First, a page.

## How exactly do strides come into play?

Stride rates larger than one greatly reduce the number of common receptive field elements between neighboring nodes in all the layers that follow. With fewer common receptive field elements between neighboring nodes, adding a convolutional or pooling layer will increase the receptive field size more than it would have otherwise.

## Computing the receptive field size for a single path, fully convolutional neural network:

For a single path, fully convolutional neural network, we can compute the receptive field size analytically. We consider such a network that has $$L$$ layers. The receptive field size of a node in the output layer along any one of the dimensions is given by

$$r_0 = 1 + \sum_{l=1}^L \left ( \left ( k_l - 1 \right ) \prod_{i=1}^{l-1} s_i\right )$$

where

• $$r_0$$ is the receptive field size after $$L$$ convolutional / pooling layers,
• $$k_l$$ is the kernel size of the convolutional / pooling operation at layer $$l$$,
• and $$s_i$$ is the stride rate at layer $$i$$.

Note: the product ends at $$l-1$$. The stride rate $$s_L$$ in the last convolutional layer has no effect on the receptive field size.

## Deriving the results toward the top:

Suppose we have a CNN with $$L$$ layers that has a receptive field of $$(n,n)$$ and each layer $$l$$ has a stride of $$s_l$$. Then adding a max pooling layer of size 2x2 creates a $$(L+1)$$ layer with kernel size $$k_{L+1}=2$$. Therefore, the receptive field size along either dimension will now be given as \begin{align} r_0' &= 1 + \sum_{l=1}^{L+1} \left ( \left ( k_l - 1 \right ) \prod_{i=1}^{l-1} s_i\right )\\ &= 1 + \sum_{l=1}^{L} \left ( \left ( k_l - 1 \right ) \prod_{i=1}^{l-1} s_i\right ) + \left ( k_{L+1} - 1 \right )\prod_{i=1}^{L} s_i \\ &= n + \left ( k_{L+1} - 1 \right )\prod_{i=1}^{L} s_i \hspace{0.5 in} \text{(the first L layers have a receptive field size of n)}\\ &= n + \prod_{i=1}^{L} s_i \hspace{1.4 in} \text{(k_{L+1} = 2)} \end{align}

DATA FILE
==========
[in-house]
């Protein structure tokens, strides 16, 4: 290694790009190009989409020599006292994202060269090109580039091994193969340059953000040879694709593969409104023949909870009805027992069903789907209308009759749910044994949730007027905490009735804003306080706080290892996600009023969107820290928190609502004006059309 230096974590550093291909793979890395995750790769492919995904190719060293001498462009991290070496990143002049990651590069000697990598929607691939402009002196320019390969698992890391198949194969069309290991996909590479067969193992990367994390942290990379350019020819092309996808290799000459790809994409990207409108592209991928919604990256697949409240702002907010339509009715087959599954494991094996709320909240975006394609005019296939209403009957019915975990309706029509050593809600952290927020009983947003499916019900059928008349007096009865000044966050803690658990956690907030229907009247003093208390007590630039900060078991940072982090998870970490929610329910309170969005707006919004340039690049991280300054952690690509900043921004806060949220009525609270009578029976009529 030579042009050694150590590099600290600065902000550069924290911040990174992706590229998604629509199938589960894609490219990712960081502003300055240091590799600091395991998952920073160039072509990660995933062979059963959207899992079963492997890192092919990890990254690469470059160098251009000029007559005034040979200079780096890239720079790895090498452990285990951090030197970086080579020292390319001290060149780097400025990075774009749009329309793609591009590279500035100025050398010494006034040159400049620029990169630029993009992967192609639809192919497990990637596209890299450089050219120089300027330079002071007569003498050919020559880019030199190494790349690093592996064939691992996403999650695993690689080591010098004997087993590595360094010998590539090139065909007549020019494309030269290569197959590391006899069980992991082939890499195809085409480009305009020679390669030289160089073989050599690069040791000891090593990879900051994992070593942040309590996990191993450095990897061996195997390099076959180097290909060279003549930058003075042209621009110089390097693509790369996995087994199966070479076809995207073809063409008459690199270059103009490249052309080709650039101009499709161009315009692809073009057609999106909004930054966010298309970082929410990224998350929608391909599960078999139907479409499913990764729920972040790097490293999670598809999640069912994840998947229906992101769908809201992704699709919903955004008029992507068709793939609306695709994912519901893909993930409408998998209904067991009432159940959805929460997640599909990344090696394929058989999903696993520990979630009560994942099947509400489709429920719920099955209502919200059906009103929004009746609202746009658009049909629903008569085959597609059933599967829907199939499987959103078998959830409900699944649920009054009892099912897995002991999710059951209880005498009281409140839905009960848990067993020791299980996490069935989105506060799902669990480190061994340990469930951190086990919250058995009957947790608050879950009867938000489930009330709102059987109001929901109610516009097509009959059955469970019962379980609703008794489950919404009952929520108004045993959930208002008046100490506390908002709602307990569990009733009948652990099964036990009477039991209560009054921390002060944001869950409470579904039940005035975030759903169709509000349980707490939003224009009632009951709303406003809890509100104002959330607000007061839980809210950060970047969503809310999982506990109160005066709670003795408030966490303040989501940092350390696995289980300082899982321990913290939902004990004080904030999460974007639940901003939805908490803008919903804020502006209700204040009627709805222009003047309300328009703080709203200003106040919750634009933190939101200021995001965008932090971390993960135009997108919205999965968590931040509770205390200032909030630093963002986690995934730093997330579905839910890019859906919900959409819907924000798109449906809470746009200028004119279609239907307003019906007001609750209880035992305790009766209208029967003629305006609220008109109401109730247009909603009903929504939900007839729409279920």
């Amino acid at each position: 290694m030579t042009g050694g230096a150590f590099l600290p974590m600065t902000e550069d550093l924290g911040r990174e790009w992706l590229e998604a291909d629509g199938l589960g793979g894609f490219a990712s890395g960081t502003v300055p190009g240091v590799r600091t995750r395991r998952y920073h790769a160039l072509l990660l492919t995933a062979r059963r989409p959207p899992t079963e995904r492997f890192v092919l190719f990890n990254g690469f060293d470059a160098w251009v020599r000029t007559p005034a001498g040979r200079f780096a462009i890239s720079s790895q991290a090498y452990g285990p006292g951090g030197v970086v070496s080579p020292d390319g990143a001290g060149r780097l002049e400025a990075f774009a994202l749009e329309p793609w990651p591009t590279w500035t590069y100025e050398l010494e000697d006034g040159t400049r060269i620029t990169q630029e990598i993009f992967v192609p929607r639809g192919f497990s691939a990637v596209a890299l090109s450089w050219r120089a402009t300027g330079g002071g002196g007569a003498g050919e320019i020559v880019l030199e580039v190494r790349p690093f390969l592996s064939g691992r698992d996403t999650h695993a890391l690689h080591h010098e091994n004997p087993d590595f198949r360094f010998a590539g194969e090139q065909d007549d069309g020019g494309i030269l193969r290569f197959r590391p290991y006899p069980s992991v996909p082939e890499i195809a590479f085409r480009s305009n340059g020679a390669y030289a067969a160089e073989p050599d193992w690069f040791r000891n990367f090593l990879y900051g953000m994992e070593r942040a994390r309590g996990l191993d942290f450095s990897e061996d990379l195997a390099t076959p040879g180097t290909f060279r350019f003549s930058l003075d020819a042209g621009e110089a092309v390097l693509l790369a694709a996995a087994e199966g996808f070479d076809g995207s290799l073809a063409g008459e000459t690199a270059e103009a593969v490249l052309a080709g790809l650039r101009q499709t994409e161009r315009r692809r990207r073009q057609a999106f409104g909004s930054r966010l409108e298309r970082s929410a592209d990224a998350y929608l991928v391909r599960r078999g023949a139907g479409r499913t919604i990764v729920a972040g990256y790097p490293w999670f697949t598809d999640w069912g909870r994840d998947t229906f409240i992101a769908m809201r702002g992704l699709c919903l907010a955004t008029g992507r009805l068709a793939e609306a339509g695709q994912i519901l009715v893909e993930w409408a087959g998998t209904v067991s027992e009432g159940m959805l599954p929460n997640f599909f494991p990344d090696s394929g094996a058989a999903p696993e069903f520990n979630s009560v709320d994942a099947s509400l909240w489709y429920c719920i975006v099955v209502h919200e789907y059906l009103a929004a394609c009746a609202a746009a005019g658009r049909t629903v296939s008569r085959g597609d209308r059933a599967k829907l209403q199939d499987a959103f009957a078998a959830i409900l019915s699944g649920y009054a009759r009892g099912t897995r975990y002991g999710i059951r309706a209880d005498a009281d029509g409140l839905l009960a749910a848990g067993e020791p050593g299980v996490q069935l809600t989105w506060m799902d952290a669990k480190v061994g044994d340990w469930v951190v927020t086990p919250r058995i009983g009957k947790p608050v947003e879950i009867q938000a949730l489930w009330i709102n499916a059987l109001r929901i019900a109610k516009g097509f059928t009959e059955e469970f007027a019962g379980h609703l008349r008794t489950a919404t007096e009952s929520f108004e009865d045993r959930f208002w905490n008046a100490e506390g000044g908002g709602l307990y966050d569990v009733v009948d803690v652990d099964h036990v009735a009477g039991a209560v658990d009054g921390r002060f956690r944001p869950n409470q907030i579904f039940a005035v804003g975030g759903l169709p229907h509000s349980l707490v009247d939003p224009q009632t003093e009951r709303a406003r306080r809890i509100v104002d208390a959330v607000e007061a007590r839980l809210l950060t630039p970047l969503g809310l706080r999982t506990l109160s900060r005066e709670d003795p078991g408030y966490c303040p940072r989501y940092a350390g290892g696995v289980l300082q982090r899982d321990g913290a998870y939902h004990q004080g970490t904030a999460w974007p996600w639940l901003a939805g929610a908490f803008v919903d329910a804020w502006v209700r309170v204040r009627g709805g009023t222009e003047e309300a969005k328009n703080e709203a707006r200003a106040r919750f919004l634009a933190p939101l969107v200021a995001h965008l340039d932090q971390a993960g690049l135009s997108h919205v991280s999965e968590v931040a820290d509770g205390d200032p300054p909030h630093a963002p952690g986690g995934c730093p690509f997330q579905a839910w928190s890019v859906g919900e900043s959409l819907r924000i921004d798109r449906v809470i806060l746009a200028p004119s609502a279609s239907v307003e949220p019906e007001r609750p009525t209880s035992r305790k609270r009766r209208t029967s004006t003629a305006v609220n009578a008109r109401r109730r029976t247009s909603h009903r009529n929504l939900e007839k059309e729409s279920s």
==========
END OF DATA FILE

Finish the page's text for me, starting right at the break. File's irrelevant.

Before anything, let us try to understand what Max-pooling actually does. Intuitively, Max-Pooling takes the maximum of the value inside the kernel as the maximum value is something that causes a larger impact from the picture. When the size of the kernel is $$2x2$$, half of the values denote the actual value so the receptive field increases. A visualization could be found in this video. Also you can look at this video too.

I know this is an old question, but I guess it needs a more detailed answer than the ones given before.

The way a max pooling layer changes the size of the receptive field depends both on the strides and on the size of the max pooling filter. The receptive field is doubled if the max pooling layer has a pool size of (2,2) and also a strides of (2,2).

If I am not wrong, the receptive field of a layer increases by 2 after a Max Pool layer. The way I understand it is that while backpropogation, the flow of gradients go from an image of size $$m$$ to $$m*2$$. I am not sure whether this is right or wrong.

The receptive field only increases by 2x if we consider only one layer.

If we consider the whole network (convolutions, etc) things get complicated because the convolutions overlap on the input image.

Check out this step-by-step visualization.